By Kelaine Conochan | Aug 21, 2018
Special to espnW
The mission was clear: complete 50 Ironman-distance triathlons in 50 days to raise money for an orphanage in Haiti. But Friday, four days into her Woman of Iron challenge, Ashley Horner stopped.
She had already completed her 2.4-mile swim that morning and transitioned to her bike. Feeling nauseous 10 miles into the 112-mile ride, Horner unclipped and dismounted from her bike on the side of a Delaware road, where she proceeded to vomit. “I think I puked like five times. Uncontrollably. It was everything I had in me,” she said.
Accompanied by her coach, Alex Viada, who had been riding with her for the first lap, Horner got back on her bike, hoping it was just nerves or something not settling right in her stomach. But when they made it back to the YMCA in Dover, Delaware, the staging area for the day, Viada recommended that Horner get medically evaluated to ensure she was fit to continue with the rest of the bike ride and the marathon. Paramedics on site at the YMCA performed an evaluation of Horner’s vitals before recommending she head to the hospital.
“It is so frustrating because aside from the dehydration factors, I felt fine. I didn’t have any soreness whatsoever in my muscles,” she said. “There’s a good chance that I started behind [on nutrition and hydration] and never got ahead of it.”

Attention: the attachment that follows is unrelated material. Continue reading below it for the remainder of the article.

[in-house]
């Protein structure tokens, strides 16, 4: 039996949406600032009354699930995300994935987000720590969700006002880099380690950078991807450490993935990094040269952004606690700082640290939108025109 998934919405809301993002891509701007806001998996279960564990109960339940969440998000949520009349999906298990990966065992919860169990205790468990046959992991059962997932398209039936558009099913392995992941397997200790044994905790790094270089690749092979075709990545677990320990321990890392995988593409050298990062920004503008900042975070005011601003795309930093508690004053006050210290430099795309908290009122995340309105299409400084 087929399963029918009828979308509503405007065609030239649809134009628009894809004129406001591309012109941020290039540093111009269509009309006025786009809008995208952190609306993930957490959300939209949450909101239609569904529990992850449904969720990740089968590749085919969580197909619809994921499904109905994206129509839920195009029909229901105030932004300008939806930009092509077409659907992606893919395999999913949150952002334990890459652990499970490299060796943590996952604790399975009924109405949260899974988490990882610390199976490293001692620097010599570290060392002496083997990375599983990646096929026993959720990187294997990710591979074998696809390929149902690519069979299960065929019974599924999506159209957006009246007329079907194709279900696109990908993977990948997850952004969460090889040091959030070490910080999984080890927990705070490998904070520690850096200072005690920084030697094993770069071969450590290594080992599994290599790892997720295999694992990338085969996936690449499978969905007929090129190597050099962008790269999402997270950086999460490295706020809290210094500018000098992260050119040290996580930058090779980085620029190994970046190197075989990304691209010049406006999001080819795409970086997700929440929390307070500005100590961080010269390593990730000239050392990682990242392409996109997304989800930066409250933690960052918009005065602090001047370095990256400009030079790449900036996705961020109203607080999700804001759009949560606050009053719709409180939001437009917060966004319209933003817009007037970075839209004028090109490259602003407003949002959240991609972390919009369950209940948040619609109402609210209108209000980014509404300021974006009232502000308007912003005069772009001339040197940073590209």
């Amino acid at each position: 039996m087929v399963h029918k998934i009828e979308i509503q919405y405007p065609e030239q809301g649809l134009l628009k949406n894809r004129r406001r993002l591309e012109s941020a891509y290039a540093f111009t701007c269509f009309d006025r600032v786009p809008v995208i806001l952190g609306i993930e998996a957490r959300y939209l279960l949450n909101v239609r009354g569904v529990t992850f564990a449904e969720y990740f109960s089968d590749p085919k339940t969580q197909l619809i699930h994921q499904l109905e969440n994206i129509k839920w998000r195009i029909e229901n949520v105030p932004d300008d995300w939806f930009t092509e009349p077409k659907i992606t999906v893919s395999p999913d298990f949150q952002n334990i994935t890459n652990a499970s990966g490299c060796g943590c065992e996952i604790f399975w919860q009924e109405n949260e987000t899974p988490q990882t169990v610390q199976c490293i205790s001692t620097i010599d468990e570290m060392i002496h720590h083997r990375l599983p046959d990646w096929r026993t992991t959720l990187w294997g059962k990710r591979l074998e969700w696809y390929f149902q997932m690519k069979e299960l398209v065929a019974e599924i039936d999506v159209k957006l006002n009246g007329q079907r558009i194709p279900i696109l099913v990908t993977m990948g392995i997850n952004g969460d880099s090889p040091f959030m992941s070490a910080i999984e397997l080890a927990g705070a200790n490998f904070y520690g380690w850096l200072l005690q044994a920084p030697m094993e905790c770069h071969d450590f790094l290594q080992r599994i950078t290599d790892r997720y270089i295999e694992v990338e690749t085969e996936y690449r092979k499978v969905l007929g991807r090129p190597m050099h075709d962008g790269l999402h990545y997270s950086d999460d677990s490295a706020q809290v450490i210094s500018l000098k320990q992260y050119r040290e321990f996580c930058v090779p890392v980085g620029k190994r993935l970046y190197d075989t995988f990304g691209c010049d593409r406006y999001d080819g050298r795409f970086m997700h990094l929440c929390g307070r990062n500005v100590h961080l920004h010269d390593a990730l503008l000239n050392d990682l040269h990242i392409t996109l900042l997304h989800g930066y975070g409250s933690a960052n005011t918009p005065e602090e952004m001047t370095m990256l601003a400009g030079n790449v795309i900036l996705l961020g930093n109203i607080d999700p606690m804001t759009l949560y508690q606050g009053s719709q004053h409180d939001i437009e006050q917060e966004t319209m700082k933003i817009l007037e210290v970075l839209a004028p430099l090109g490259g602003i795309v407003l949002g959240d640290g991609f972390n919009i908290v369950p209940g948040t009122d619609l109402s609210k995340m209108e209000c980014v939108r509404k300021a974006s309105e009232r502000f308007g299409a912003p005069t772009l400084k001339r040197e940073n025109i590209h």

When Horner arrived in the emergency room, she was treated for severe dehydration and given a blood screening. She received intravenous fluids for six hours, then left the ER, sent Viada the results of her blood test, ate a pizza, and got a full night of sleep.
“I woke up the next day [Saturday] and felt amazing. I got in the pool and swam my 2.4 miles, then met with Alex,” Horner said. Her intention was to start the Delaware leg from scratch and push on.
Viada was in a different camp.
The blood screening revealed that Horner was suffering from both hyponatremia, a low concentration of sodium in her blood, and rhabdomyolysis, a condition in which a muscle releases a protein pigment called myoglobin into the bloodstream, which can lead to kidney damage. The conditions would not only jeopardize her body for this challenge, but they could be life-threatening if untreated.
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